If "All Games Will Be Social", How Far Along are Console Games?

-nintendo logo-At GDC this year, Gareth Davis, program manager for games at Facebook, went on record as saying that “pretty soon all games will be social”, and explained that Facebook, with 100 million players per month, is “the biggest game platform in the world”. Well if all games are trending towards becoming social, I thought it’d be interesting to analyze just how social console games already are.

Home Consoles

XBox has XBox Live and the PS3 has the Playstation Network. The Wii has the Wii Shop Channel and Mii avatars. All the consoles have online services and allow players to play against one another, compare scores on leaderboards, chat, add friends and more. XBox Live boasts 20 million users of the service members, the Playstation Network has approximately 25,000,000 users and Nintendo is remaining private about this information. That’s a lot of gamers engaging in all the most common elements of social games: chat, competition, challenging and gaining achievements to show off to one another. Users message and friend one another daily, recommend games and have real voice chat using headsets. Perhaps the console world is already social.

One of Facebook’s greatest strengths is the sheer number of players on their site, and that’s why Gareth announced they have 200,000,000 gamers and are the biggest gaming platform. That said, the consoles echo that strength. Nintendo alone has sold 130,000,000 Nintendo DS’ and 60,000,000 Wiis worldwide. One look at the graph below shows that if having a large audience is a pre-requisite for social gaming, the console world has met the requirement.

Console Sales Courtesy of VGChartz.com
Console Sales Courtesy of VGChartz.com
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So the services have plenty of users and provide a great social framework, but what about the games? There are several social and casual games available for download on all three consoles, and most have components of online play. XBox Live, for instance, has a great selection of quick, online games, from real-time multiplayer beat ’em ups like Castle Crashers to thoughtful puzzle games like Puzzle Quest. The Playstation 3 has great titles like Little Big Planet, where users create levels to challenge one another to play.

So are the consoles social? Well, if Microsoft were to turn on a switch to allow me to import all my Facebook contacts as friends into my XBox Live account, I’d have an incredible social gaming network almost immediately. I already have a social graph on XBox, it’s just that its comprised of mostly hardcore game players. In fact, Microsoft may be planning that as they released Facebook Connect on the XBox a short time ago, and had over 2 million users sign up in the first week. The Playstation Network is also connected to Facebook.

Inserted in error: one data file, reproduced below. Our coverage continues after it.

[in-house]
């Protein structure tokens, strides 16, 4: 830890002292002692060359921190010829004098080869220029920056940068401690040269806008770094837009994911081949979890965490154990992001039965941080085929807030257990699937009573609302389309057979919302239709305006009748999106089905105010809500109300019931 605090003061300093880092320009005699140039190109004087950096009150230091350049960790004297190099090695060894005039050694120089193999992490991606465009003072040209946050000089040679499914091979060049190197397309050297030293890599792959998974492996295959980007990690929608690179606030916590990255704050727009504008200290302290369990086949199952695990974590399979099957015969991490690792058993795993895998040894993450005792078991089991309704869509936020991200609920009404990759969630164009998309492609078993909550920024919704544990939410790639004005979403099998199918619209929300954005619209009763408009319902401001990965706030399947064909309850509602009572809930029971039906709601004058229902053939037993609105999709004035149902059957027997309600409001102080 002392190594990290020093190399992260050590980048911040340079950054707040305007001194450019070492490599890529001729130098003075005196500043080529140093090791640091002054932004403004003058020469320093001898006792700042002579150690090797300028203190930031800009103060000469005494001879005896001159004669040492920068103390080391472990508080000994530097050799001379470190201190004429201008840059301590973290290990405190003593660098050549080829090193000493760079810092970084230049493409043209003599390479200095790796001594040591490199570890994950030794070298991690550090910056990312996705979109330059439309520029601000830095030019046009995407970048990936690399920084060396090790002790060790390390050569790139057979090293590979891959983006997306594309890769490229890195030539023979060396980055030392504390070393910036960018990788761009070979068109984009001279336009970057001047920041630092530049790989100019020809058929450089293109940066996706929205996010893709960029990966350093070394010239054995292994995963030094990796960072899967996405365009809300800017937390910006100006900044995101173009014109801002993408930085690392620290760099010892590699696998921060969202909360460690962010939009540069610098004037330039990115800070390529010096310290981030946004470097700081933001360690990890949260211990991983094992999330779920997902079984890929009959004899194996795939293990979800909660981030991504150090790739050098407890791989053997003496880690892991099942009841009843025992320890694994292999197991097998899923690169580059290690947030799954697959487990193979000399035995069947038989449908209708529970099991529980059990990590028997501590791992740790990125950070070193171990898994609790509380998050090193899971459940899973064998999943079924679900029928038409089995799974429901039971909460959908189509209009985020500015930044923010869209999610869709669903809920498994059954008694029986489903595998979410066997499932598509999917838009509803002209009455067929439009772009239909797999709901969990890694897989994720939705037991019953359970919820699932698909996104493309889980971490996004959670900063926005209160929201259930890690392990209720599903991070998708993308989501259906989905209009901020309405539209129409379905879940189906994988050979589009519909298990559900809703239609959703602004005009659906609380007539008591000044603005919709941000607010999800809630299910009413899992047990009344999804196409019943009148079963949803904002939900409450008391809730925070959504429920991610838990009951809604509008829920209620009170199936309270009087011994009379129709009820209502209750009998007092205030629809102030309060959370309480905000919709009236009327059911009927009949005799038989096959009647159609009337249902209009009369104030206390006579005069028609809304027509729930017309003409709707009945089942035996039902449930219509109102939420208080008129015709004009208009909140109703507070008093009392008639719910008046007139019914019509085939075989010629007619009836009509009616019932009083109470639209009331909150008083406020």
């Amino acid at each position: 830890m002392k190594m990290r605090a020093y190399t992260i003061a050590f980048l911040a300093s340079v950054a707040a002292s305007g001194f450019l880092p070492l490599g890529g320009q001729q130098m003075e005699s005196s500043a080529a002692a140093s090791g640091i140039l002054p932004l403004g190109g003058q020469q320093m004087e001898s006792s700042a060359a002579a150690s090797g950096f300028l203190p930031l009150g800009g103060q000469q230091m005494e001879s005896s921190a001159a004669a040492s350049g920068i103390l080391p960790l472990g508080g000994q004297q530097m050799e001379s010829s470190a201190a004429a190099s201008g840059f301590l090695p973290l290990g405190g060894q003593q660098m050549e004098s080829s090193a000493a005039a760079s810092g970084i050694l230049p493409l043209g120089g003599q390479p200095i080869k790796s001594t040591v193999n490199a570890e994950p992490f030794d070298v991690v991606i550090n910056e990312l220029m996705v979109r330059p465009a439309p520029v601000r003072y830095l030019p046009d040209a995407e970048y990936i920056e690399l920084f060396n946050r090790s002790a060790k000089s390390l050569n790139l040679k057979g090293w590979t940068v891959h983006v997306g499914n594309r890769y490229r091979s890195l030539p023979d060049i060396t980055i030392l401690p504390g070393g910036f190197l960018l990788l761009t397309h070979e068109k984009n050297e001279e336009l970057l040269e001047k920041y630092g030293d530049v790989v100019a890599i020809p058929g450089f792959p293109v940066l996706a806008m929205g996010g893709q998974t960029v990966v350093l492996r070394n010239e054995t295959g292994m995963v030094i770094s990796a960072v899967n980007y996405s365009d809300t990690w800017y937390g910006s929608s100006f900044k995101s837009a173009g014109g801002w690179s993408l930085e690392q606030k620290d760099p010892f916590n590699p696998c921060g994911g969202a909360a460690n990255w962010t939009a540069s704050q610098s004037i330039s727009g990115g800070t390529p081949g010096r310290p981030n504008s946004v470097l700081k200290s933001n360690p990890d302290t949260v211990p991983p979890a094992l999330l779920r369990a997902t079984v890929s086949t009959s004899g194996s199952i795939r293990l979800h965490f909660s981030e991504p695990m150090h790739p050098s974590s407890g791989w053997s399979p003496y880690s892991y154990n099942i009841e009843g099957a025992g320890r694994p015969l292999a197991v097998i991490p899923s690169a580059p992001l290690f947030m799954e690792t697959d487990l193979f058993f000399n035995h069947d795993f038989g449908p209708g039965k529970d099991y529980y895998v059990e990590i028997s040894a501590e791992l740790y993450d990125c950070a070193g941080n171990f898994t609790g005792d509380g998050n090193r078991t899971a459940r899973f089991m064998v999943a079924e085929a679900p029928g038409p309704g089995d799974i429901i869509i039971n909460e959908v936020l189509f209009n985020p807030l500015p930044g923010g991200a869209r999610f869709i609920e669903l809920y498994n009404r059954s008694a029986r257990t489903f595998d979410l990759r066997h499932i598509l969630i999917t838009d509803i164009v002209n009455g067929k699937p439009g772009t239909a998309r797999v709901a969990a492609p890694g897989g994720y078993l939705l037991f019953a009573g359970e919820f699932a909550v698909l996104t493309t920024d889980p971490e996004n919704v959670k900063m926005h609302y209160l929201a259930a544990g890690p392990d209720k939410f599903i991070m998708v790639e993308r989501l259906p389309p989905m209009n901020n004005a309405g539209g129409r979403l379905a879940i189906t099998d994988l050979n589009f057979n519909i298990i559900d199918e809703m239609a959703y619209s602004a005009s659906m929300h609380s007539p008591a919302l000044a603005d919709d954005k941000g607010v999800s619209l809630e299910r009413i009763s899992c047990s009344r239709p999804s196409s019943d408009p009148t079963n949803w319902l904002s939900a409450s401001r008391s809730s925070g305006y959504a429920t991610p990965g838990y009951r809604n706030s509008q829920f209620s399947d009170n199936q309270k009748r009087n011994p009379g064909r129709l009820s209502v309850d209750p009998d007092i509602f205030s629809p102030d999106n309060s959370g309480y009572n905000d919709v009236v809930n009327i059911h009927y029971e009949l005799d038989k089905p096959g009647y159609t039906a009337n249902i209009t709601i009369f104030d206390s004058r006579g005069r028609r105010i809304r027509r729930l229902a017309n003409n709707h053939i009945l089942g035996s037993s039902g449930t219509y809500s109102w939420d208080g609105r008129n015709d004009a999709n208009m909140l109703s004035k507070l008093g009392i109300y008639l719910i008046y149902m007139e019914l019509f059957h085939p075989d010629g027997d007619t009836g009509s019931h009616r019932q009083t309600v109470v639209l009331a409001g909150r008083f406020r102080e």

Thinking about this, it’s almost like the use of the term “social games” really has a lot to do with the idea of “casual games”. When we talk about Facebook social games, we mean social casual games, rather than social hardcore games. This is a big part of what separates social games from XBox social games, at this point.

Handheld Consoles

Gareth may be telling the truth when he says that they are the largest platform for games. Facebook has 200,000,000 players per month, and if you combine the sales of both leading handheld consoles, you get ~185,000,000 (127,000,000 DS’ and 56,000,000 PSPs). Tangentially, if we were to look at the financials, we could see Facebook being heavily outmatched: each of those handheld consoles costs on average $200 with $40 games, while Facebook Games are mostly free. However, examining the social state of things, perhaps Facebook’s fantastic social elements give it a bigger growth potential, because examination of the PSP and DS reveal a few social elements, but they aren’t overly ‘connected’ systems.

The PSP connects to the same Playstation Network as the PS3, and while it is extremely clunky to navigate, there is a strong selection of games. That said, the number of games with real multiplayer play is extremely few. The system can handle multiplayer well with its built in wi-fi, but it’s mostly the EA Sports games and a few Konami titles that properly leverage multiplayer. On top of that, the nature of consoles has it such that people aren’t exactly checking in every day to play the games like they do on Facebook, and I’ve found it tough to get friends to rally around to play PSP games, especially when most people have Facebook in the other room.

On both the PSP and the DS, accessing the web is extremely difficult as well, and there is no easy way to chat with my buddies from either system if we’re not in the same room. Both consoles rely heavily on utilizing bluetooth for same-room gameplay options, but lose their luster the second we all split up. This is a huge downside when compared to games on Facebook, where I’m connected with every one of my friends (whether I want to be or not!), at any time and at any place.

All in all, the handheld market has a huge uphill battle when it comes to fighting the combination of Facebook Social Games and the elegantly connected iPhone and iPad app store.

Conclusion

While home consoles are already quite social, it seems like the handheld consoles have a way to go. The fact that they are in direct competition with the iPhone and iPad also means that if Gareth is right, and all games will eventually be social, the great social applications available for iPhone may start to eat into the relatively single player offerings of the DS and PSP. I’m sure Nintendo will surprise us with some other revolution before that happens, though, so I’ll be all ears until E3.

You can read more about Gareth’s comments here.